Be sure to let your travel insurance provider know you have cystic fibrosis so that your policy covers you for any medical treatment you require when you’re abroad.
Finding quotes for travel insurance that includes cover for cystic fibrosis can be a little more challenging than purchasing a standard policy.
But there are lots of insurance providers that specialise in offering cover for people with pre-existing health conditions.
Specialist policies can be more expensive, but they provide invaluable cover should you need medical treatment on your travels.
You should compare quotes to ensure you’re getting the best and most reasonably priced policy.
If you’re finding it difficult to get cover, then organisations like the Cystic Fibrosis Trust can provide a list of travel insurance companies that people with cystic fibrosis and their families have used and recommend.
Or check out the government’s MoneyHelper travel insurance directory of specialist providers which could also help.
You might like to look at taking out group or family cover which would pay for the return of everyone on the policy if you had to go back to the UK early because of your health.
When you get quotes for travel insurance policies, providers will always ask if you have any pre-existing conditions.
By that, they mean any illness or condition which you’ve been diagnosed with prior to taking your trip.
Pre-existing conditions include everything from asthma to heart problems, diabetes to cancer and mental health conditions like anxiety or depression. Cystic fibrosis is also included as a pre-existing condition that insurers need to know about.
After you’ve declared your condition, the provider will decide if they can cover you for it.
If you fail to let your insurer know about your condition, then any claims related to it won’t be covered under your policy.
That would mean, for example, that if you needed medication or antibiotics for an infection while you were away, you couldn’t claim back the costs.
And if you experienced more serious symptoms which required a hospital stay, or you needed to return home early, you could be faced with bills amounting to thousands of pounds.
It’s important you declare any and all pre-existing conditions to your insurer, including conditions that may have developed because of your cystic fibrosis, including osteoporosis, diabetes and liver problems.
Providers will have their own set of questions to determine how serious your condition is and whether you’re at risk of requiring treatment while abroad.
You could be asked things like:
Answer the questions honestly or any claims you make could be invalid.
It will cover everything that a standard travel insurance policy does. That includes things like medical cover for accidents, lost or stolen luggage and personal belongings, plus delay or cancellation cover.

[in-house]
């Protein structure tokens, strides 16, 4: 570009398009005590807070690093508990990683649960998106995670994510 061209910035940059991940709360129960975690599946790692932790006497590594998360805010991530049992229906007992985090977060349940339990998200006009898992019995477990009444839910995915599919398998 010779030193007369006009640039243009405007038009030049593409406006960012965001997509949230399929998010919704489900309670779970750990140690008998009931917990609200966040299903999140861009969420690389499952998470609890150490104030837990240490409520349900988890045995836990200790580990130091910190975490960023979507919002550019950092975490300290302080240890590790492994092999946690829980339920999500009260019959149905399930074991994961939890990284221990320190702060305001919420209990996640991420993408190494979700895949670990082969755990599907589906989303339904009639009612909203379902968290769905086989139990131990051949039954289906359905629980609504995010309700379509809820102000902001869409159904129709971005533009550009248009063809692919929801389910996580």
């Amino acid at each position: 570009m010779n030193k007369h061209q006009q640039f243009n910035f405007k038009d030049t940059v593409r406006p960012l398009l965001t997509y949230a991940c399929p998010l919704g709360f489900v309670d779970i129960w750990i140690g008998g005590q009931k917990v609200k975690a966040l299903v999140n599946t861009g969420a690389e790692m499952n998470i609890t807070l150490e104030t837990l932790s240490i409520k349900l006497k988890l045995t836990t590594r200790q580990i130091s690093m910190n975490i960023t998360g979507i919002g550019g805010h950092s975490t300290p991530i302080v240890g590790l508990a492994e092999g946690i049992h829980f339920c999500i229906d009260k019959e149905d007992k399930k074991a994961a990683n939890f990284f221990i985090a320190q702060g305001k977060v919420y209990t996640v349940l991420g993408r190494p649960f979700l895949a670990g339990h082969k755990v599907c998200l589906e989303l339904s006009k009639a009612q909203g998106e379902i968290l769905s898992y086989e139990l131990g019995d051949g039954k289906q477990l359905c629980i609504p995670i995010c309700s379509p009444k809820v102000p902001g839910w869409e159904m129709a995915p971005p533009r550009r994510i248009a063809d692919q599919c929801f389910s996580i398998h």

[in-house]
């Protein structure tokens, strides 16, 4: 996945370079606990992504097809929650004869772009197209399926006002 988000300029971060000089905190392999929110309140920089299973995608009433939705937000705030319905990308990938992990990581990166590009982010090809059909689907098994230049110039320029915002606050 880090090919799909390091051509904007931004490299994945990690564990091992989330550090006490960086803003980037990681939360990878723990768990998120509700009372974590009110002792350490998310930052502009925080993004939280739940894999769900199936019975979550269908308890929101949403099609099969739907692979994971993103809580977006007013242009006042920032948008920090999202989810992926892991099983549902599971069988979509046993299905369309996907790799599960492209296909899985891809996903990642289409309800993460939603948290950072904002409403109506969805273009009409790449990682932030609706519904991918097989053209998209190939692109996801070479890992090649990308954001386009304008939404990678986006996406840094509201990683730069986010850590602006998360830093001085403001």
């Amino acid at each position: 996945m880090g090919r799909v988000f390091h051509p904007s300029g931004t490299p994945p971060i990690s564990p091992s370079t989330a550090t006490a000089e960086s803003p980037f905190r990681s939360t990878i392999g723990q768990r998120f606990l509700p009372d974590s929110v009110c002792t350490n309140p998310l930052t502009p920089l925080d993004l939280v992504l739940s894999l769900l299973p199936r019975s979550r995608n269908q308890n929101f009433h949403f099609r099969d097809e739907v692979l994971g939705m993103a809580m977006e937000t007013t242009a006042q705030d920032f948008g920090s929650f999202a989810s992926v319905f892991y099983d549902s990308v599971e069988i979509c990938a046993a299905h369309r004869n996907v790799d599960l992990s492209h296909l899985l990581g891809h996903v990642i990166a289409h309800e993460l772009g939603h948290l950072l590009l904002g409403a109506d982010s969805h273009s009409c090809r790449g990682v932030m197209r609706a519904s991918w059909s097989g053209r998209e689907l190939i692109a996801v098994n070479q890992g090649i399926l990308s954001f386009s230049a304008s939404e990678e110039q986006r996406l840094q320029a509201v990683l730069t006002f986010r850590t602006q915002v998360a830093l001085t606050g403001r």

But you’ll get added protection for any treatment or travelling expenses that arise as a result of your cystic fibrosis.
Without this cover in place, you could be liable for thousands of pounds in medical and travel costs if you were unfortunate enough to fall ill during your holiday because of your condition.
For example, travel insurance with cystic fibrosis may pay out for:
You should be able to travel widely but there are certain things you should be aware of.
Speak to your medical team before you go away so they can give you advice.
Before you set off, it’s important to:
If you’re visiting a country within the European Union (EU), then a Global Health Insurance Card (GHIC) gives you access to state-funded healthcare for free or at the same rate as a resident of that country.
It’s replacing the European Health Insurance Card (EHIC), but a current EHIC remains valid until the expiry date on the card.
However, a GHIC/EHIC card isn’t a replacement for travel insurance. It won't cover you for things like getting back to the UK if you fall ill or if your belongings are stolen.
And it only covers EU countries. So if you’re travelling to anywhere else in the world - including countries like the USA where healthcare is very expensive - then travel insurance is essential to protect you from large medical expenses.
Most people with cystic fibrosis can fly without any problems.
Check with your doctor or consultant if you need a ‘fit to fly’ test. It assesses your breathing and if your blood oxygen levels may be affected by flying or not. You may need to take oxygen on board with you, or your airline may charge you to supply it.
If your condition changes or you develop any new health issues, be sure to let your insurer know, in case they need to make any adjustments to your policy. If you don’t let them know about changes to your health, your policy could become invalid.